A Nova Scotia hockey team says a commentator was removed from his post after making a discriminatory remark during a recent game suggesting bias against First Nations players.
The incident happened last Sunday during a Junior Hockey League game at Nova Scotia’s Trenton Minor Sports Community Centre.
In an action-packed third period, the Eskasoni Junior Eagles scored twice to tie the game against the Pictou County Scotians.
During the same period, the Scots took seven penalties while Eskasoni only received one.
Listening to a live stream online, fans heard a sports commentator suggest the penalties were unfair by asking ‘I wonder if he has a tie card’ – implying the referee picked the team according to the First Nation treated preferentially.
Eskasoni First Nation Chief Leroy Denny is the owner and president of the local team, which was formed about five years ago and includes Indigenous and non-Indigenous coaches and players.
“I was just shocked by the comment,” Denny said.
Strive to be inclusive
“I’m discouraged and saddened that this happened because there really is no place for this in hockey. As a team, we are always committed to inclusion.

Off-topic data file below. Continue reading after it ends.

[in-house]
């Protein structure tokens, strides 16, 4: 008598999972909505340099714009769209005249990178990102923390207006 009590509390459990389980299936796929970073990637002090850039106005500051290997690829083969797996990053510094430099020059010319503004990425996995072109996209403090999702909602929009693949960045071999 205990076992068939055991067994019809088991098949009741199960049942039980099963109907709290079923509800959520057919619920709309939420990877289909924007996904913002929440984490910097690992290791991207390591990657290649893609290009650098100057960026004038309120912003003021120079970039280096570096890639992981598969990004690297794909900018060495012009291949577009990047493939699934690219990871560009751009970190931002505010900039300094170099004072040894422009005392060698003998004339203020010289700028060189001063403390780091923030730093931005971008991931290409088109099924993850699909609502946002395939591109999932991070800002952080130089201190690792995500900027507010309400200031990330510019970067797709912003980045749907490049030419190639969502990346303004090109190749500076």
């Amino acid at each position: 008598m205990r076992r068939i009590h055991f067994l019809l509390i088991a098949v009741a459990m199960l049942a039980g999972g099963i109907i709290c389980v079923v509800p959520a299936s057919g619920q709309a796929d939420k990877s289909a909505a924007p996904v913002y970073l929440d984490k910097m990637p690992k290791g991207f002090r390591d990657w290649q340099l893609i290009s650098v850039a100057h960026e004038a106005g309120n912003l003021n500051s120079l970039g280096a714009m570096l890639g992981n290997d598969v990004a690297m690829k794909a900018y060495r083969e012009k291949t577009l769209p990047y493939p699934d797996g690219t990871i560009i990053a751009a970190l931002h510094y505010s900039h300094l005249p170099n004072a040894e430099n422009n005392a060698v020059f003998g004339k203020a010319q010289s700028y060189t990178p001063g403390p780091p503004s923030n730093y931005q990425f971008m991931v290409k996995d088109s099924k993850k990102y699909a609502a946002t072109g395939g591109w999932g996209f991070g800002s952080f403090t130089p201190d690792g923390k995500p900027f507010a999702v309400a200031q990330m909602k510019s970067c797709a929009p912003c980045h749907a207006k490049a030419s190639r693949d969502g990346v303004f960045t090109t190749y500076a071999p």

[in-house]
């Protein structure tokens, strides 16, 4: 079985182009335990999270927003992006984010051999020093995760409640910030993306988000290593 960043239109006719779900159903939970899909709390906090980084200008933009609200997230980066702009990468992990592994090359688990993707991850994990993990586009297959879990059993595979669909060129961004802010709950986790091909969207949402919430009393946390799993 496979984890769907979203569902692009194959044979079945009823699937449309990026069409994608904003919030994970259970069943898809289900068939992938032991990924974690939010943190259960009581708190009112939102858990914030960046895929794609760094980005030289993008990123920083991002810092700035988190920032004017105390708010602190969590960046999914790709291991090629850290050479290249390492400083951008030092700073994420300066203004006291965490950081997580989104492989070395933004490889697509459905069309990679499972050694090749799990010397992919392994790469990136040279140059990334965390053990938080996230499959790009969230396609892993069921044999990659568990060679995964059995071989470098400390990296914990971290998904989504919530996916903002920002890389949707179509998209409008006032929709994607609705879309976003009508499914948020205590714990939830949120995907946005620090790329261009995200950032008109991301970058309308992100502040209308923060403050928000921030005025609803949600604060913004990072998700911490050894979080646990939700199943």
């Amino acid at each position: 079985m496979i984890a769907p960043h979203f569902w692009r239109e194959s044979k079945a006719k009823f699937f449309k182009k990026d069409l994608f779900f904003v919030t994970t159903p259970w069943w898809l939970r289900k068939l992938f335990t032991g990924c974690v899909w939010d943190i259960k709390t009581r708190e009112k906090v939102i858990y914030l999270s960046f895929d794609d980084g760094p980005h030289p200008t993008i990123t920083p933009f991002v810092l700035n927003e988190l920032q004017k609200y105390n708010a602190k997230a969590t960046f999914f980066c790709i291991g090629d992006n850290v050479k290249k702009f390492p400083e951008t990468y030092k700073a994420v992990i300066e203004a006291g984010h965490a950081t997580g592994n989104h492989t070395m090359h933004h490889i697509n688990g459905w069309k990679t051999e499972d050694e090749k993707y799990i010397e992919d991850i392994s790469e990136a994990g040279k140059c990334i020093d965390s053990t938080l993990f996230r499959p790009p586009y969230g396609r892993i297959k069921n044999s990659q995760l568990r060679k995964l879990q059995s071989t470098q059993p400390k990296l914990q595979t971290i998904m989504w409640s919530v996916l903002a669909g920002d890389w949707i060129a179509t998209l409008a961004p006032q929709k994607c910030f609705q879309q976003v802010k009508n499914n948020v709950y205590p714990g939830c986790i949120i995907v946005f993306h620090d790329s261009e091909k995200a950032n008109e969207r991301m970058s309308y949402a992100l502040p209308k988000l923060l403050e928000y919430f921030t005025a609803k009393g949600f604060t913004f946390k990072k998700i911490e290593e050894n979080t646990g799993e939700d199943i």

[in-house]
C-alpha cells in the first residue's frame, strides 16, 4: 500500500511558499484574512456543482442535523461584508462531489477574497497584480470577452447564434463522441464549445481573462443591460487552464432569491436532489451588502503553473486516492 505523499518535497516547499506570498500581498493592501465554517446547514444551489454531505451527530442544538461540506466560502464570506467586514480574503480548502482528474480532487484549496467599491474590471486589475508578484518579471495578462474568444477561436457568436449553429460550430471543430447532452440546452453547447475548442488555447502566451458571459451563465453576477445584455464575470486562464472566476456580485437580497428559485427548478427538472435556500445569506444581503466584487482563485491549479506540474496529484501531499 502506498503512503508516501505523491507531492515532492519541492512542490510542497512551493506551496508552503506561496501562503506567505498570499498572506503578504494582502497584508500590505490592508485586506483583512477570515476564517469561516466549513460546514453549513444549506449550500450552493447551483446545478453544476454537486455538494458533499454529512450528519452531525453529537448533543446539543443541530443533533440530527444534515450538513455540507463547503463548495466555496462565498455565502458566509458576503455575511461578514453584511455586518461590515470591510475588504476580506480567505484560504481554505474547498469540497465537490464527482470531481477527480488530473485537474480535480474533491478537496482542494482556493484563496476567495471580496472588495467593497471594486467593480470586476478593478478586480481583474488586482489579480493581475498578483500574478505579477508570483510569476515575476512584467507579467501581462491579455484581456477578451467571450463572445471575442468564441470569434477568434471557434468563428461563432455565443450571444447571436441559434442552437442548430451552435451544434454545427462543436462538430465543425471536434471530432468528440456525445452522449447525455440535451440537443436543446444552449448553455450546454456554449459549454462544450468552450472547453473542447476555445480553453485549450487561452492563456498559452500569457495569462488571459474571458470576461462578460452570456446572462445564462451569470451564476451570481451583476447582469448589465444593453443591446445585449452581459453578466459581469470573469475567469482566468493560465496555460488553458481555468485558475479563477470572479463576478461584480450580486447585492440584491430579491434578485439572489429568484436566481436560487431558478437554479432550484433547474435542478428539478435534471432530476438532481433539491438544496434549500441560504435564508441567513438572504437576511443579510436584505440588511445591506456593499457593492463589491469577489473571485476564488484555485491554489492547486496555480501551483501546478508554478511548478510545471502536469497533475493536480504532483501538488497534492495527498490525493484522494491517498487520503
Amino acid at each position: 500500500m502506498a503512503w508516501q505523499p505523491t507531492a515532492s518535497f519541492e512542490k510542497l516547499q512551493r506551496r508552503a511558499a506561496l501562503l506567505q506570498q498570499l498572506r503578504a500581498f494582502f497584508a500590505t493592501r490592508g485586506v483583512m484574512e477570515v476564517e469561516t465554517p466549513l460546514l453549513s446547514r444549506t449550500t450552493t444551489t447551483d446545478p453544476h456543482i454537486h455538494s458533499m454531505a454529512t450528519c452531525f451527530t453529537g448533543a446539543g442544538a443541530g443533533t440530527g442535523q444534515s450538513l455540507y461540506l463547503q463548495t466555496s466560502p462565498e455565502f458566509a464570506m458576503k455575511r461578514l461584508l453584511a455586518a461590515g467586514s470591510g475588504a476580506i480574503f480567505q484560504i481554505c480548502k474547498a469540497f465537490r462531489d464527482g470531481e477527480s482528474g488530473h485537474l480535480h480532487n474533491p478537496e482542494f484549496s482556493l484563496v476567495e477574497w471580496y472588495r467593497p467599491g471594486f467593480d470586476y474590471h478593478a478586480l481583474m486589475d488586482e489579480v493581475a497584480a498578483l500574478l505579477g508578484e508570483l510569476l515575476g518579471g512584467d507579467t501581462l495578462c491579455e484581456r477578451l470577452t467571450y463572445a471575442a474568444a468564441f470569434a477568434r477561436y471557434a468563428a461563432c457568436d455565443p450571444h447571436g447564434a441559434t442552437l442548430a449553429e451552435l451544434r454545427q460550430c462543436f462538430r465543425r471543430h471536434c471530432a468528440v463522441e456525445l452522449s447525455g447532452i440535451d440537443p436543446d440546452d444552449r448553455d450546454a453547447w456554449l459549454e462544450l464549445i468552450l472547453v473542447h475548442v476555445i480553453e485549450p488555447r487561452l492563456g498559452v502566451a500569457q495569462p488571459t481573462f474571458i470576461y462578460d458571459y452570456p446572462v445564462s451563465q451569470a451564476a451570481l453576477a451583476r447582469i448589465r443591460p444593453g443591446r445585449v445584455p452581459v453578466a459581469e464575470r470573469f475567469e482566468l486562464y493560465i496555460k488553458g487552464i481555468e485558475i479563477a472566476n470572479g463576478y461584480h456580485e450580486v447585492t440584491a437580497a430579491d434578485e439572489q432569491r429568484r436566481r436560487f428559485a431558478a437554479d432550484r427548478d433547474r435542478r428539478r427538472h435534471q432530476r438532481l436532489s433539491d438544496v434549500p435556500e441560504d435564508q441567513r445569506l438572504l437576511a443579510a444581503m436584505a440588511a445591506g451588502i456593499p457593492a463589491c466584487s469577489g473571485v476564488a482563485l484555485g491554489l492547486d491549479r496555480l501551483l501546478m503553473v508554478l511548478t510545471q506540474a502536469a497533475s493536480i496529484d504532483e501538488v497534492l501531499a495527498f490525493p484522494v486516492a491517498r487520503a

Leroy Denny is chief of the Eskasoni First Nation and owner and president of the community’s junior ice hockey team. (Tom Ayers/CBC)
In a Facebook post on Wednesday, the Scotland team acknowledged ‘culturally insensitive’ comments were made to the referee and opposing team during Sunday’s game and an investigation was launched the following day .
The sports commentator was removed from his position and was no longer allowed to participate in any further live broadcasts. Radio-Canada News contacted the Scots for comment, but they did not respond in a timely manner.
Denny, who is an English and Mi’kmaw hockey commentator, says it’s important to have an open mind and use the right language.
He said the decision to remove the commenter was right.
“They did their part and, you know, there are guidelines and I believe that [league] The executive and also the squad, I think they did the right thing to respond to that,” he said.
“We just want to play hockey. That’s our goal, to win, to be competitive, and to make our players and fans feel safe and fun.
Radio-Canada News requested an interview with Hockey Nova Scotia, which is the governing body for all organized hockey in the province.
Spokesman Garreth MacDonald released a statement saying words and actions matter.
“Whether on or off the ice, there is no place for discriminatory language in ice hockey,” the statement said.
“THE [Nova Scotia Junior Hockey League] dealt with this case quickly and decisively. We support their actions. Ice Hockey Nova Scotia is committed to ensuring that rinks across our province are a safe and welcoming place for everyone.
Denny said his team, which won Sunday’s game in a shootout, will not be deterred by what happened.
“We’re just going to keep going and moving forward and hope that in the future things like this don’t happen again.”
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